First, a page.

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KM past and present: Five megatrends

This article appears in the issue January 2015, [Vol 24, Issue 1]
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One reason for that is the diversity of enterprise applications. Some are custom, some are SaaS and some are off-the-shelf, and the technology for accessing each one is different. Therefore, development of mobile apps for such applications is needed, but organizations are hampered by the high cost. More efficient development techniques would be a big benefit.

The proliferation of mobile devices has also spawned a number of other supporting sectors beside mobile application management (MAM), including mobile content management (MCM) and mobile device management (MDM). Each of them has a touchpoint to knowledge management and should be viewed in conjunction with an overall KM strategy.

Social analytics

Social analytics is a booming market, expected to triple over the next five years to nearly $9 billion and showing a growth rate of nearly 25 percent per year. Initially based on simple counts of the number of times a brand was mentioned in social media, analytics has evolved to the point where it is using sophisticated algorithms that support the use of social data for targeted marketing and for initiating customer service.

“Over the last five years, social media analytics tools have come a long way,” says Wilson Raj, global director of customer intelligence at SAS. “They have also moved from hindsight to insight and now to foresight, with predictive capabilities.” SAS social media solutions include integration and storage of social data, general text analytics and analysis of comments for sentiment, and a social conversation module that can work directly or integrate with third-party engagement solutions.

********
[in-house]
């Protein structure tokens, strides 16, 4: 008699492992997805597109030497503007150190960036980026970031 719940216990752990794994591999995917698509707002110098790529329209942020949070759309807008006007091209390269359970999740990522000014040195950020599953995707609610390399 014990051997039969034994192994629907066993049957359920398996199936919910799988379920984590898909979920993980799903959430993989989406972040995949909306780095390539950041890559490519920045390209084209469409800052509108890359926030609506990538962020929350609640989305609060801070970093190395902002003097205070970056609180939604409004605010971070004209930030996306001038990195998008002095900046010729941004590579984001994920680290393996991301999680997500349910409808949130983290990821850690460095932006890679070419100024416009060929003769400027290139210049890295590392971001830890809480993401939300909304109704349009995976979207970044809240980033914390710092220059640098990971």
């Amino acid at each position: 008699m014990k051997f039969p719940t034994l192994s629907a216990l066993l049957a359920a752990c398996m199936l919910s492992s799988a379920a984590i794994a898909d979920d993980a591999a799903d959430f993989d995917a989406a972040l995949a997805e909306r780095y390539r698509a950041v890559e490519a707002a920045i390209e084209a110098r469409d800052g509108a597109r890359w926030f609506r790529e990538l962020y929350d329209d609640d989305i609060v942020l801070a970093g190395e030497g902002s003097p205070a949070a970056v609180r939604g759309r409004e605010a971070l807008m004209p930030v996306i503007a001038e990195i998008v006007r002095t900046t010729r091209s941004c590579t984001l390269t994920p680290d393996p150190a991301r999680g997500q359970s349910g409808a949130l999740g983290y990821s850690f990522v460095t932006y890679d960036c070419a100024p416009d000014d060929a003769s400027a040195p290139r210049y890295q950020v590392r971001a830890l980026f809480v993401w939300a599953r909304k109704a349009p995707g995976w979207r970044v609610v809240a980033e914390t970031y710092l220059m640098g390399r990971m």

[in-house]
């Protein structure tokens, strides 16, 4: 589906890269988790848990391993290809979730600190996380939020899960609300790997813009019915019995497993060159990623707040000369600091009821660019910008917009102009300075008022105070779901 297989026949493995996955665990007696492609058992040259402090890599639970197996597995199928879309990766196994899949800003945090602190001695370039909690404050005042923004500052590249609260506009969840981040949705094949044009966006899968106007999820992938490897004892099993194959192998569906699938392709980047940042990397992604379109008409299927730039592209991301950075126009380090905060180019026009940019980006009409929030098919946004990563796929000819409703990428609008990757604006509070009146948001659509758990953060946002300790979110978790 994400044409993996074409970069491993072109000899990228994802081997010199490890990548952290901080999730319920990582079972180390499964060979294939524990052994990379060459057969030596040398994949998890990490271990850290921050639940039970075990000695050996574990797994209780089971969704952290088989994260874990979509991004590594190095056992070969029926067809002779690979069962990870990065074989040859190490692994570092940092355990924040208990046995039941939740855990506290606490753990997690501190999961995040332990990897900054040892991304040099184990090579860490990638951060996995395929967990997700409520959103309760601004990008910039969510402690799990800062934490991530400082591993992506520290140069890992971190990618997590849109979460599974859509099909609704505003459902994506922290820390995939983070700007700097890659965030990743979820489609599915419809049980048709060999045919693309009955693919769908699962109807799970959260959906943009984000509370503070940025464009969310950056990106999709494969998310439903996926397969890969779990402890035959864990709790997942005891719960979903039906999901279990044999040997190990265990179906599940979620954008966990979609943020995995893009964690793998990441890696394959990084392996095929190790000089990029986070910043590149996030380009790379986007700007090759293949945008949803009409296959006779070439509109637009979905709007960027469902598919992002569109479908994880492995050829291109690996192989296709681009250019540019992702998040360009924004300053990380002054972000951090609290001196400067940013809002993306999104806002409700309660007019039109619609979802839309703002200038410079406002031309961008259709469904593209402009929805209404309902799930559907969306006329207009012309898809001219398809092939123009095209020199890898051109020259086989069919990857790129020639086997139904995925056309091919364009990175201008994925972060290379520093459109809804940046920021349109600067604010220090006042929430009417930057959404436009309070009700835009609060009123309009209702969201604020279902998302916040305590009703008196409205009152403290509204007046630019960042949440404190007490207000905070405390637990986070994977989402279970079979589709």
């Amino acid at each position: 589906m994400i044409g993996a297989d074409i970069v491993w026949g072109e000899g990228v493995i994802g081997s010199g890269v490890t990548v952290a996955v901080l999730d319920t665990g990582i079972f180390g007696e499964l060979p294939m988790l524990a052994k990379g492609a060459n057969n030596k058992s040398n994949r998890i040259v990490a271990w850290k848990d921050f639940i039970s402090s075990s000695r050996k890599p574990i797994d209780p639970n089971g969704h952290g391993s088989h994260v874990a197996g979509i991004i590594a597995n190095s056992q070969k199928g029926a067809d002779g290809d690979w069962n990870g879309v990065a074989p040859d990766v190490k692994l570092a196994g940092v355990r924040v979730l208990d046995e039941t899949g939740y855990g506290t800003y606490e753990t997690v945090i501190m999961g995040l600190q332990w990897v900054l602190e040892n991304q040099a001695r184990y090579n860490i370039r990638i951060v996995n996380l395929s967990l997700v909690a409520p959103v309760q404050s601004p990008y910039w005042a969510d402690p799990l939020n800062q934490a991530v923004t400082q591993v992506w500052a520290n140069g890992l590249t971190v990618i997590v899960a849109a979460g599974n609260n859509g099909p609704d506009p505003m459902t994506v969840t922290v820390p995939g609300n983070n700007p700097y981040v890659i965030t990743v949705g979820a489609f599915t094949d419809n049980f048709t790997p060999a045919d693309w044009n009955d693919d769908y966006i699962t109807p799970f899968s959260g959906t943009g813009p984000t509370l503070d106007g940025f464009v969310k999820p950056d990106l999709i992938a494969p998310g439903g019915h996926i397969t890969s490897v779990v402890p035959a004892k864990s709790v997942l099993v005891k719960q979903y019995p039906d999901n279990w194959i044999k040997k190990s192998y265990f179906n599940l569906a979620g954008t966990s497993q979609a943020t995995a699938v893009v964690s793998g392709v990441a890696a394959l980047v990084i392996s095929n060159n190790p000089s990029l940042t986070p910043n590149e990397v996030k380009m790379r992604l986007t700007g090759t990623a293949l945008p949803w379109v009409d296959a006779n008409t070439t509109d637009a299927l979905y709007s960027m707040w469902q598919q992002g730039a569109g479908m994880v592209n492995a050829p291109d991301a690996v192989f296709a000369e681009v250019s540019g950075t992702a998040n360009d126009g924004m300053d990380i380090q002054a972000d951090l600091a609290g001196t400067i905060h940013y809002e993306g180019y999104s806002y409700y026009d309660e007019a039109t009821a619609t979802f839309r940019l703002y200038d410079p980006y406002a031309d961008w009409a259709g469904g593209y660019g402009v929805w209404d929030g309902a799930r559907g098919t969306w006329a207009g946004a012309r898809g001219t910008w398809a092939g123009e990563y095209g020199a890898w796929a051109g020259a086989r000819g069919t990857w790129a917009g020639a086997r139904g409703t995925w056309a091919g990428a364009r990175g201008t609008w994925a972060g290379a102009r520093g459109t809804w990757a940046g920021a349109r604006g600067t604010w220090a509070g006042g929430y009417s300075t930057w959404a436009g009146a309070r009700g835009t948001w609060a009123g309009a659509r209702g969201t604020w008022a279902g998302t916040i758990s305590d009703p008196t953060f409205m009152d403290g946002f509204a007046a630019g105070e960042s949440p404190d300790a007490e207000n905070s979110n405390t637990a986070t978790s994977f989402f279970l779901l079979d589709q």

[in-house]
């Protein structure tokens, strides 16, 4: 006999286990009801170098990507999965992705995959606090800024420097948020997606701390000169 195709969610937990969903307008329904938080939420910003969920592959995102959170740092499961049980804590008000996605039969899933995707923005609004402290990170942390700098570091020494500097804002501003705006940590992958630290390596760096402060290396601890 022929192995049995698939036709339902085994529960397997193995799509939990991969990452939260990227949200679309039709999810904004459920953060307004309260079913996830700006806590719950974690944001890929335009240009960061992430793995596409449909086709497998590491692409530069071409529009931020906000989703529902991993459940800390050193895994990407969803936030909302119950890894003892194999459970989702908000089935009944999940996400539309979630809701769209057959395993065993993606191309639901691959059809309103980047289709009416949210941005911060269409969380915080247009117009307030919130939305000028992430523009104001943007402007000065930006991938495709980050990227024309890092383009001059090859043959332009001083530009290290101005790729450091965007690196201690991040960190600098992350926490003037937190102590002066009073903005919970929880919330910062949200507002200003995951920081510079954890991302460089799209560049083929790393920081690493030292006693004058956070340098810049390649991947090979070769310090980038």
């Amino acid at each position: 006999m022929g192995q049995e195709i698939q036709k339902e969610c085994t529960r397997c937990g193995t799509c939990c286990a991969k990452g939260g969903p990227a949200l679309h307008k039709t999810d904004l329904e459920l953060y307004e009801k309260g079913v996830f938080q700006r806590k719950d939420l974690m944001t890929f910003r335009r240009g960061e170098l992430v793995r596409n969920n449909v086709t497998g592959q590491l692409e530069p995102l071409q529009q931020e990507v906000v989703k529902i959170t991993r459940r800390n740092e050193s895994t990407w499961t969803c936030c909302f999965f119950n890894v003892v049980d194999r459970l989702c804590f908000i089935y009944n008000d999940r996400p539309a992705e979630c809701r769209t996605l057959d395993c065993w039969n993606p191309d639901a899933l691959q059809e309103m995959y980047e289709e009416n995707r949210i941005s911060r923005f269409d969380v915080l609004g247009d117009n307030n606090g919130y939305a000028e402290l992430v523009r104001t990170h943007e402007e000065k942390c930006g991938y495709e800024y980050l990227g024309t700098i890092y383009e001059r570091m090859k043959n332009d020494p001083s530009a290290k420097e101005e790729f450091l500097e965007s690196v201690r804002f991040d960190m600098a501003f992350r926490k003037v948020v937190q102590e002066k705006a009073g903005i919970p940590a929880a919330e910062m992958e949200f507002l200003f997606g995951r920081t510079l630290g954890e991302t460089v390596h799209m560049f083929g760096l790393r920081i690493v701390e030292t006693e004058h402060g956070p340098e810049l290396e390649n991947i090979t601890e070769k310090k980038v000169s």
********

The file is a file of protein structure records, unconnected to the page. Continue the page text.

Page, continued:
Real-time analyses allow marketing or brand campaigns to be synchronized with the topic threads that are emerging. “Decision trees allow ‘what-if’ scenarios such as the impact of increasing the frequency of an ad, or combining customer segments,” adds Raj. “These analyses allow the user to determine the relationships among various factors and to present visualizations of the relationships for better marketing decisions.”

The value of social media analytics is also increased by meshing it with data such as purchasing information from the data warehouse, to compare customers’ stated intentions with actual behavior. “We see tremendous growth in analyzing social media information along with data from the Internet of Things, such as the Nike FuelBand—which measures physical activity—or other wearables,” Raj says, “to build a profile not just of transactions but of tone and behavior along the customer journey.”

Customer engagement

The driving force for all of the above is customer engagement—collecting and managing big data, keeping information secure, enabling mobility and analyzing social media inputs. The ultimate goal is to engage the customer, whether for marketing, customer support, participation in loyalty programs or some other outcome.

Key right now for customer engagement is “omni-channel.” Whether the interaction is initiated by the customer or the organization, customers want options in the delivery channels. “When customers get to the engagement stage, companies need to think about how best to engage them,” says Sid Banerjee, CEO and co-founder of Clarabridge, which provides customer experience and customer care solutions.

Clarabridge solutions collect and analyze information from social media, surveys and recorded conversations. The software can incorporate data from customer relationship management (CRM) systems to develop a complete profile, and can export data into third-party systems used by their clients. “Social media analytics should not be an island,” Banerjee says. “The information should be tightly connected to upstream data so different departments can use it to drive the customer experience.”

Customer engagement is not a static business area; witness the evolution of “call centers” to “contact centers” and then to “customer engagement centers.” The feedback obtained through social analytics and traditional business intelligence can now be merged to explain both what customers are doing and why. That information can guide the delivery of marketing materials and help provide better customer service—two functions that have historically been separate.

“Neighborhood retail stores used to know what a customer wanted because they knew the customer,” Banerjee says. “Mass merchandising shifted that power to the manufacturer and distributor, who knew what the customers wanted in aggregate form because they tracked inventories. But now, the emphasis is coming back to the individual. What recommendation is a customer reading in a review, written by another individual? Is the company sending an appropriate recommendation or offer to the customer? In a different way, customer support has become personal again.

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